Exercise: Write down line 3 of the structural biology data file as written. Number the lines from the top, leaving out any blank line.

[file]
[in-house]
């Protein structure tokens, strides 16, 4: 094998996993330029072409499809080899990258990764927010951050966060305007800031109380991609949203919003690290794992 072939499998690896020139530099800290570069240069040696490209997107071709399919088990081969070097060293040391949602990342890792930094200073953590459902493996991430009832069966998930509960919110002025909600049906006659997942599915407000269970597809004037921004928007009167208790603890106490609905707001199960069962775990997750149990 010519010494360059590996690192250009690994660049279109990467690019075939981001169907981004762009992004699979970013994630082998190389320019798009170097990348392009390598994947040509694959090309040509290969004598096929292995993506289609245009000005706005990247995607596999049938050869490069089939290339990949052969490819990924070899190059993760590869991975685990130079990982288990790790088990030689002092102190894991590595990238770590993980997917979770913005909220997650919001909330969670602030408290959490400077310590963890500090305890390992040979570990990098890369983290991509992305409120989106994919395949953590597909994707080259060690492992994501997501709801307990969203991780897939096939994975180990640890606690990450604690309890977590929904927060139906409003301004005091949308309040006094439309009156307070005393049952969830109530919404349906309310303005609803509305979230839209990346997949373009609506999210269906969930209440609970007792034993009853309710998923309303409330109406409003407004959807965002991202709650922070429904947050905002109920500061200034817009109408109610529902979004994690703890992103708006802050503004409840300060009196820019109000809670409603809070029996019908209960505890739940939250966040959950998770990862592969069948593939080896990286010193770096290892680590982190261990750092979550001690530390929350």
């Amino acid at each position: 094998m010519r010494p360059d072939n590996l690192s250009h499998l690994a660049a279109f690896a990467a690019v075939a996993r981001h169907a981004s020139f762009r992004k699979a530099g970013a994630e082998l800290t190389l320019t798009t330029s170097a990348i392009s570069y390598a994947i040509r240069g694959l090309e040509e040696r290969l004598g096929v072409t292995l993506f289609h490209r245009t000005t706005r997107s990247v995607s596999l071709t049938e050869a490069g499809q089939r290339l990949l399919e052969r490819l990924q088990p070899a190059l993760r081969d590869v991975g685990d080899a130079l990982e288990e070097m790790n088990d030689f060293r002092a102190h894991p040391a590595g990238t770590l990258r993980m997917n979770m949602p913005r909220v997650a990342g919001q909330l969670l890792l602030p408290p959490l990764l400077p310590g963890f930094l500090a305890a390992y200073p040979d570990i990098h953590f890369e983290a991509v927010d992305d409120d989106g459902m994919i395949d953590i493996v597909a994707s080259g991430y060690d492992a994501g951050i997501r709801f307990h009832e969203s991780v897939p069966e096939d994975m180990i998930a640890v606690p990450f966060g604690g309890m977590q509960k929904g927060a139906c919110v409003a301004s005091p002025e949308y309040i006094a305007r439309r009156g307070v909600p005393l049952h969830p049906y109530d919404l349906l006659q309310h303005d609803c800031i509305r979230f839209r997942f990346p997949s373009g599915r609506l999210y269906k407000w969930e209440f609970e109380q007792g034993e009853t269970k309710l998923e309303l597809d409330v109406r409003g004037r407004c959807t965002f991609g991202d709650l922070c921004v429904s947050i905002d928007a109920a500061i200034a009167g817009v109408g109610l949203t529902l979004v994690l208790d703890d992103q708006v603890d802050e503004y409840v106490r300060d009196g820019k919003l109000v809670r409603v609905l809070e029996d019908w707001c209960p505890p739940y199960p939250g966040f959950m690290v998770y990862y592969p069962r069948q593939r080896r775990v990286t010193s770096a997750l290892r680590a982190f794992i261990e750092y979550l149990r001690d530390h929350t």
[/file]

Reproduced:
């Amino acid at each position: 094998m010519r010494p360059d072939n590996l690192s250009h499998l690994a660049a279109f690896a990467a690019v075939a996993r981001h169907a981004s020139f762009r992004k699979a530099g970013a994630e082998l800290t190389l320019t798009t330029s170097a990348i392009s570069y390598a994947i040509r240069g694959l090309e040509e040696r290969l004598g096929v072409t292995l993506f289609h490209r245009t000005t706005r997107s990247v995607s596999l071709t049938e050869a490069g499809q089939r290339l990949l399919e052969r490819l990924q088990p070899a190059l993760r081969d590869v991975g685990d080899a130079l990982e288990e070097m790790n088990d030689f060293r002092a102190h894991p040391a590595g990238t770590l990258r993980m997917n979770m949602p913005r909220v997650a990342g919001q909330l969670l890792l602030p408290p959490l990764l400077p310590g963890f930094l500090a305890a390992y200073p040979d570990i990098h953590f890369e983290a991509v927010d992305d409120d989106g459902m994919i395949d953590i493996v597909a994707s080259g991430y060690d492992a994501g951050i997501r709801f307990h009832e969203s991780v897939p069966e096939d994975m180990i998930a640890v606690p990450f966060g604690g309890m977590q509960k929904g927060a139906c919110v409003a301004s005091p002025e949308y309040i006094a305007r439309r009156g307070v909600p005393l049952h969830p049906y109530d919404l349906l006659q309310h303005d609803c800031i509305r979230f839209r997942f990346p997949s373009g599915r609506l999210y269906k407000w969930e209440f609970e109380q007792g034993e009853t269970k309710l998923e309303l597809d409330v109406r409003g004037r407004c959807t965002f991609g991202d709650l922070c921004v429904s947050i905002d928007a109920a500061i200034a009167g817009v109408g109610l949203t529902l979004v994690l208790d703890d992103q708006v603890d802050e503004y409840v106490r300060d009196g820019k919003l109000v809670r409603v609905l809070e029996d019908w707001c209960p505890p739940y199960p939250g966040f959950m690290v998770y990862y592969p069962r069948q593939r080896r775990v990286t010193s770096a997750l290892r680590a982190f794992i261990e750092y979550l149990r001690d530390h929350t």